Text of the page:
The leaders of the county's municipalities try to reach consensus on common issues.
City leaders from Pasco's six incorporated areas gathered Thursday for the second time to discuss novel solutions to common issues and to form a unified lobbying force before the county commission.
But where the inaugural meeting of the Municipal Association of Pasco was more conceptual, Thursday's quickly got down to brass tacks.
The assembled leaders agreed to send a letter to county commissioners outlining the purpose and structure of their organization, supporting the county in its latest attempt to limit billboards and encouraging a fast track for the widening and extension of State Road 52.
"I think we should congratulate them for having the wherewithal to confront this problem," New Port Richey Mayor Peter Altman said of a recent commission vote that placed a moratorium on new billboards and seeks to ban outdoor advertising.
Dade City Mayor Charles McIntosh, who chaired Thursday's gathering, agreed.
"We should write the county and commend them and pledge our continuing support on that issue," he said.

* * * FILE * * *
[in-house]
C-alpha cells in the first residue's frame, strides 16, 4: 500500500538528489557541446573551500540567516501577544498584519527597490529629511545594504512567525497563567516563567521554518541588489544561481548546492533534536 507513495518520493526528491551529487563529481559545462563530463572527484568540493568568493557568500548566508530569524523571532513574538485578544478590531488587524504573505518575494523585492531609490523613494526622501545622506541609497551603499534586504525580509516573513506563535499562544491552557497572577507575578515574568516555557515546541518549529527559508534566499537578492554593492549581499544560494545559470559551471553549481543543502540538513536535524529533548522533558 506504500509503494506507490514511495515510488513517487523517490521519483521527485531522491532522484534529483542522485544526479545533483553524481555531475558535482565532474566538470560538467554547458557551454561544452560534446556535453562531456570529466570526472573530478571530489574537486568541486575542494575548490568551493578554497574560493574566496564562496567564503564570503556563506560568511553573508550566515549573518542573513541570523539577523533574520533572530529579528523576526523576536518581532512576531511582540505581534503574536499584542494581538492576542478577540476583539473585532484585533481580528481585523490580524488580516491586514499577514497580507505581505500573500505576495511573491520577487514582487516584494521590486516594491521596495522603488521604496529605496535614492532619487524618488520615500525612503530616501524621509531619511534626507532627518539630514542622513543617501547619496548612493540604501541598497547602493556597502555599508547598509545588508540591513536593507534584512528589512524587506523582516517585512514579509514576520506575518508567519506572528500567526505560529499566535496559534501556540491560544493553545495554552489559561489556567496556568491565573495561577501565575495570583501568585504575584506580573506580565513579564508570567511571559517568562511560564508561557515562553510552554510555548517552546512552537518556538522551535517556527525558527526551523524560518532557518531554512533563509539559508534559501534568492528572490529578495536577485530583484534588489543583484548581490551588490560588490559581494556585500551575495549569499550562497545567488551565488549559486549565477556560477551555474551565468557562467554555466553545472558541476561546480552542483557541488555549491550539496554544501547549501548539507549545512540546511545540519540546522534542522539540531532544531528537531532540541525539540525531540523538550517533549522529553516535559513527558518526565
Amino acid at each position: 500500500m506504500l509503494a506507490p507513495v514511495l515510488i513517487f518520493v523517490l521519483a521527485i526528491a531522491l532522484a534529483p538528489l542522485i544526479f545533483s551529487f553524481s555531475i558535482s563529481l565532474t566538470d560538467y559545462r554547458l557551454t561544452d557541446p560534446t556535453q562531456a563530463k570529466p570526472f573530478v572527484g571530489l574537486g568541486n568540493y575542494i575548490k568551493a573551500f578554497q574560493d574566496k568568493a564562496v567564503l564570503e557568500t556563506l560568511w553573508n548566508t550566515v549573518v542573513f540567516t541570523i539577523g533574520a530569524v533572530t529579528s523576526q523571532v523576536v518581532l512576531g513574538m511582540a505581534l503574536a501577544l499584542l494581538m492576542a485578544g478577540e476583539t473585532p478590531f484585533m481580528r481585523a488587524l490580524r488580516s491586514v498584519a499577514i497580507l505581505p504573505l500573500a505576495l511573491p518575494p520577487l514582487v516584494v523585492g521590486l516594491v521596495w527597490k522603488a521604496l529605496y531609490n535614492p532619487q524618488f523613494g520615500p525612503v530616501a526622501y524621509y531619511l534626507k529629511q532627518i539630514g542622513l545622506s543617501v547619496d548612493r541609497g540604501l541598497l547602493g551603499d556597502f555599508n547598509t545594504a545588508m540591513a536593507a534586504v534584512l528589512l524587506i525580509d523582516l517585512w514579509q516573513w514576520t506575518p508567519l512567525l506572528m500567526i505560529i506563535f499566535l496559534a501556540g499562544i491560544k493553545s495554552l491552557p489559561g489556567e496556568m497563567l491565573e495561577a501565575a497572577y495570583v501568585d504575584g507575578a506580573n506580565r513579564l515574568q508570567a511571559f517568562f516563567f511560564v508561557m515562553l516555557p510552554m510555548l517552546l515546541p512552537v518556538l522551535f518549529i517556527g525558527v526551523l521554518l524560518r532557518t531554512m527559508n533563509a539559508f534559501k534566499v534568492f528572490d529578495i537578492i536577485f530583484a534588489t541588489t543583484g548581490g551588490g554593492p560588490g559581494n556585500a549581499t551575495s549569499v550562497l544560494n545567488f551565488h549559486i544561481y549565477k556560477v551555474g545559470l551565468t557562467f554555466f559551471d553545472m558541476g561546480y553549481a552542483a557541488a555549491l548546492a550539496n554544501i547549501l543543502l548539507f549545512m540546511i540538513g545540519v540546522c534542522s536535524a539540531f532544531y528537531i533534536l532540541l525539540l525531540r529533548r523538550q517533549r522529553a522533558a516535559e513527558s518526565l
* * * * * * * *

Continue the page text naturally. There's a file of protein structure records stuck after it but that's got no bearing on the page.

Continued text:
New Port Richey played host to the group on Thursday. Twenty elected representatives and several city managers gathered for the second meeting of the organization designed to foster cooperation between cities and give the collective a stronger voice with the County Commission.
McIntosh suggested the group should ask for ways to assist county leaders before inviting them to address any specific problems, a position Port Richey Mayor Eileen Ferdinand seconded.
"To invite them only when we have an adversarial issue before us I think would be wrong," she said.
San Antonio Commissioner Roy Pierce suggested lending the group's support to efforts to speed construction on SR 52 and perhaps seeking ways to extend state roads east to Orlando.
The municipal association's steering committee will draft a statement of support for the road project that will be considered by the various councils for forwarding to the county.
A crucial issue the group planned to address next was that of annexing enclaves, small fingers of unincorporated land surrounded on at least three sides by cities but technically are still part of the county.
"It's established state policy to eliminate enclaves," New Port Richey City Manager Gerald Seeber said. "And it's good planning policy to annex them because in many instances we provide the services anyway."
But, he added, objections from all quarters can be strong: The county often is reluctant to cede transportation impact fees and potential fees for fire protection, while landowners often oppose paying additional city taxes.
The association will tackle annexation and the location of county offices and facilities constructed with tourist development funds at its November meeting in Zephyrhills.
Also expected to be on the agenda are the issues of east-west road access, the increasing cost of animal control services and a discussion on fire and emergency services.